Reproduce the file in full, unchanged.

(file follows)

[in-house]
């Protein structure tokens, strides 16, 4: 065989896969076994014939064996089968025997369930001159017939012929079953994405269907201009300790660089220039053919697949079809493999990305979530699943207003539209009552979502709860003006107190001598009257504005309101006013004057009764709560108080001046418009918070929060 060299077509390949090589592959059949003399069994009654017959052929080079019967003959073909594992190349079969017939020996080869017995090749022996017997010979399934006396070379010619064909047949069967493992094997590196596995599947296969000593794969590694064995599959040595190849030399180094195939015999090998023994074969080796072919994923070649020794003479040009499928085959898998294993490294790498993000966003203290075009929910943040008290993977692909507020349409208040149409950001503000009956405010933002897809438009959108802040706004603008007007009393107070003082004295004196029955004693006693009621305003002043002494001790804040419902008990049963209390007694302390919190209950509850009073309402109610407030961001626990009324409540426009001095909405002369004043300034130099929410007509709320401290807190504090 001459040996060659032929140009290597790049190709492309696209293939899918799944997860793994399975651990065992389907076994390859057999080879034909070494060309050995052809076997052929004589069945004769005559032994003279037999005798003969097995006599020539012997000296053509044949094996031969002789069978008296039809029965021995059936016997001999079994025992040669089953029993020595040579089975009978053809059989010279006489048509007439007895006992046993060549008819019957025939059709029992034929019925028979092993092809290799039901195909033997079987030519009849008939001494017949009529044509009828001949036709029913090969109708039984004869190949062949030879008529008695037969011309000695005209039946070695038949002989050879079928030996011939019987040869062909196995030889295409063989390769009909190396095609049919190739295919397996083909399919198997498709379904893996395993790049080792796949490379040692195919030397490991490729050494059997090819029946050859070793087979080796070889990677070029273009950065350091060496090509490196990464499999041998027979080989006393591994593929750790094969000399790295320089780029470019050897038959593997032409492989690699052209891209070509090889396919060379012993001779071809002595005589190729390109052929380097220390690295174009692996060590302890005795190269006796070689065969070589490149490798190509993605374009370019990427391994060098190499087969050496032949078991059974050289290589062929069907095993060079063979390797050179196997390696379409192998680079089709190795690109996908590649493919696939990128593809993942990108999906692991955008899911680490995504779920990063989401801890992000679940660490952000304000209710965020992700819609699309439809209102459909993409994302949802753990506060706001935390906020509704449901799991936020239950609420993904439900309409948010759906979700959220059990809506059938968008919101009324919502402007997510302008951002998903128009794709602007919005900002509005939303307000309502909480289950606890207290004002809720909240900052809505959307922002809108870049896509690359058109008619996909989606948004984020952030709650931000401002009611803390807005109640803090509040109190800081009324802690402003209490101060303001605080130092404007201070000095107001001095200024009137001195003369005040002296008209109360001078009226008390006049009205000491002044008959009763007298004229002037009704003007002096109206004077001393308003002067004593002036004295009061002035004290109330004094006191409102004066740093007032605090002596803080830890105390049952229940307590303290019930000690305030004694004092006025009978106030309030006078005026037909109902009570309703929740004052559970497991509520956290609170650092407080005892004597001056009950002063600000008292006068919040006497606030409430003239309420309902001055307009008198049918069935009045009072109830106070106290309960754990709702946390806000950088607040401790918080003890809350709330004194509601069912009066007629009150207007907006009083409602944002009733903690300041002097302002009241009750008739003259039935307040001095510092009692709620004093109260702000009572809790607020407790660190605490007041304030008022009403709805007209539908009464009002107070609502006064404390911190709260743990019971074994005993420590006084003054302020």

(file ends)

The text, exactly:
[in-house]
């Protein structure tokens, strides 16, 4: 065989896969076994014939064996089968025997369930001159017939012929079953994405269907201009300790660089220039053919697949079809493999990305979530699943207003539209009552979502709860003006107190001598009257504005309101006013004057009764709560108080001046418009918070929060 060299077509390949090589592959059949003399069994009654017959052929080079019967003959073909594992190349079969017939020996080869017995090749022996017997010979399934006396070379010619064909047949069967493992094997590196596995599947296969000593794969590694064995599959040595190849030399180094195939015999090998023994074969080796072919994923070649020794003479040009499928085959898998294993490294790498993000966003203290075009929910943040008290993977692909507020349409208040149409950001503000009956405010933002897809438009959108802040706004603008007007009393107070003082004295004196029955004693006693009621305003002043002494001790804040419902008990049963209390007694302390919190209950509850009073309402109610407030961001626990009324409540426009001095909405002369004043300034130099929410007509709320401290807190504090 001459040996060659032929140009290597790049190709492309696209293939899918799944997860793994399975651990065992389907076994390859057999080879034909070494060309050995052809076997052929004589069945004769005559032994003279037999005798003969097995006599020539012997000296053509044949094996031969002789069978008296039809029965021995059936016997001999079994025992040669089953029993020595040579089975009978053809059989010279006489048509007439007895006992046993060549008819019957025939059709029992034929019925028979092993092809290799039901195909033997079987030519009849008939001494017949009529044509009828001949036709029913090969109708039984004869190949062949030879008529008695037969011309000695005209039946070695038949002989050879079928030996011939019987040869062909196995030889295409063989390769009909190396095609049919190739295919397996083909399919198997498709379904893996395993790049080792796949490379040692195919030397490991490729050494059997090819029946050859070793087979080796070889990677070029273009950065350091060496090509490196990464499999041998027979080989006393591994593929750790094969000399790295320089780029470019050897038959593997032409492989690699052209891209070509090889396919060379012993001779071809002595005589190729390109052929380097220390690295174009692996060590302890005795190269006796070689065969070589490149490798190509993605374009370019990427391994060098190499087969050496032949078991059974050289290589062929069907095993060079063979390797050179196997390696379409192998680079089709190795690109996908590649493919696939990128593809993942990108999906692991955008899911680490995504779920990063989401801890992000679940660490952000304000209710965020992700819609699309439809209102459909993409994302949802753990506060706001935390906020509704449901799991936020239950609420993904439900309409948010759906979700959220059990809506059938968008919101009324919502402007997510302008951002998903128009794709602007919005900002509005939303307000309502909480289950606890207290004002809720909240900052809505959307922002809108870049896509690359058109008619996909989606948004984020952030709650931000401002009611803390807005109640803090509040109190800081009324802690402003209490101060303001605080130092404007201070000095107001001095200024009137001195003369005040002296008209109360001078009226008390006049009205000491002044008959009763007298004229002037009704003007002096109206004077001393308003002067004593002036004295009061002035004290109330004094006191409102004066740093007032605090002596803080830890105390049952229940307590303290019930000690305030004694004092006025009978106030309030006078005026037909109902009570309703929740004052559970497991509520956290609170650092407080005892004597001056009950002063600000008292006068919040006497606030409430003239309420309902001055307009008198049918069935009045009072109830106070106290309960754990709702946390806000950088607040401790918080003890809350709330004194509601069912009066007629009150207007907006009083409602944002009733903690300041002097302002009241009750008739003259039935307040001095510092009692709620004093109260702000009572809790607020407790660190605490007041304030008022009403709805007209539908009464009002107070609502006064404390911190709260743990019971074994005993420590006084003054302020």